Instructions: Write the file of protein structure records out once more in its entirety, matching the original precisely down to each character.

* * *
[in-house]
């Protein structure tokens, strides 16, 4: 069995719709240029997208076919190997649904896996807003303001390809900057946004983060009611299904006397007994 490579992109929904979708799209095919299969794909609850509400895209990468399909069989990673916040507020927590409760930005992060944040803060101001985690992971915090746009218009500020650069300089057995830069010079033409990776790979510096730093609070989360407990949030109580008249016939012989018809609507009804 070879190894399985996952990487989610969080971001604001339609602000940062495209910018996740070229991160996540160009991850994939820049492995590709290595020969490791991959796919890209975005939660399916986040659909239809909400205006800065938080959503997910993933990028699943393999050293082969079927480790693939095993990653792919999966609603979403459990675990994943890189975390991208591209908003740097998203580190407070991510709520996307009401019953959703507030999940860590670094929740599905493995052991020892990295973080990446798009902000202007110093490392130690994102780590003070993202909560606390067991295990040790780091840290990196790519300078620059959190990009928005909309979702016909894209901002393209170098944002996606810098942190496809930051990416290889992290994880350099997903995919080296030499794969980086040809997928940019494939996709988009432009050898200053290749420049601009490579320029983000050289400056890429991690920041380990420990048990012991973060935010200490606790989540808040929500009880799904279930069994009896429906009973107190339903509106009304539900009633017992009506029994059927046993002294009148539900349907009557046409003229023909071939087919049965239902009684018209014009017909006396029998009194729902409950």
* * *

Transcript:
[in-house]
């Protein structure tokens, strides 16, 4: 069995719709240029997208076919190997649904896996807003303001390809900057946004983060009611299904006397007994 490579992109929904979708799209095919299969794909609850509400895209990468399909069989990673916040507020927590409760930005992060944040803060101001985690992971915090746009218009500020650069300089057995830069010079033409990776790979510096730093609070989360407990949030109580008249016939012989018809609507009804 070879190894399985996952990487989610969080971001604001339609602000940062495209910018996740070229991160996540160009991850994939820049492995590709290595020969490791991959796919890209975005939660399916986040659909239809909400205006800065938080959503997910993933990028699943393999050293082969079927480790693939095993990653792919999966609603979403459990675990994943890189975390991208591209908003740097998203580190407070991510709520996307009401019953959703507030999940860590670094929740599905493995052991020892990295973080990446798009902000202007110093490392130690994102780590003070993202909560606390067991295990040790780091840290990196790519300078620059959190990009928005909309979702016909894209901002393209170098944002996606810098942190496809930051990416290889992290994880350099997903995919080296030499794969980086040809997928940019494939996709988009432009050898200053290749420049601009490579320029983000050289400056890429991690920041380990420990048990012991973060935010200490606790989540808040929500009880799904279930069994009896429906009973107190339903509106009304539900009633017992009506029994059927046993002294009148539900349907009557046409003229023909071939087919049965239902009684018209014009017909006396029998009194729902409950």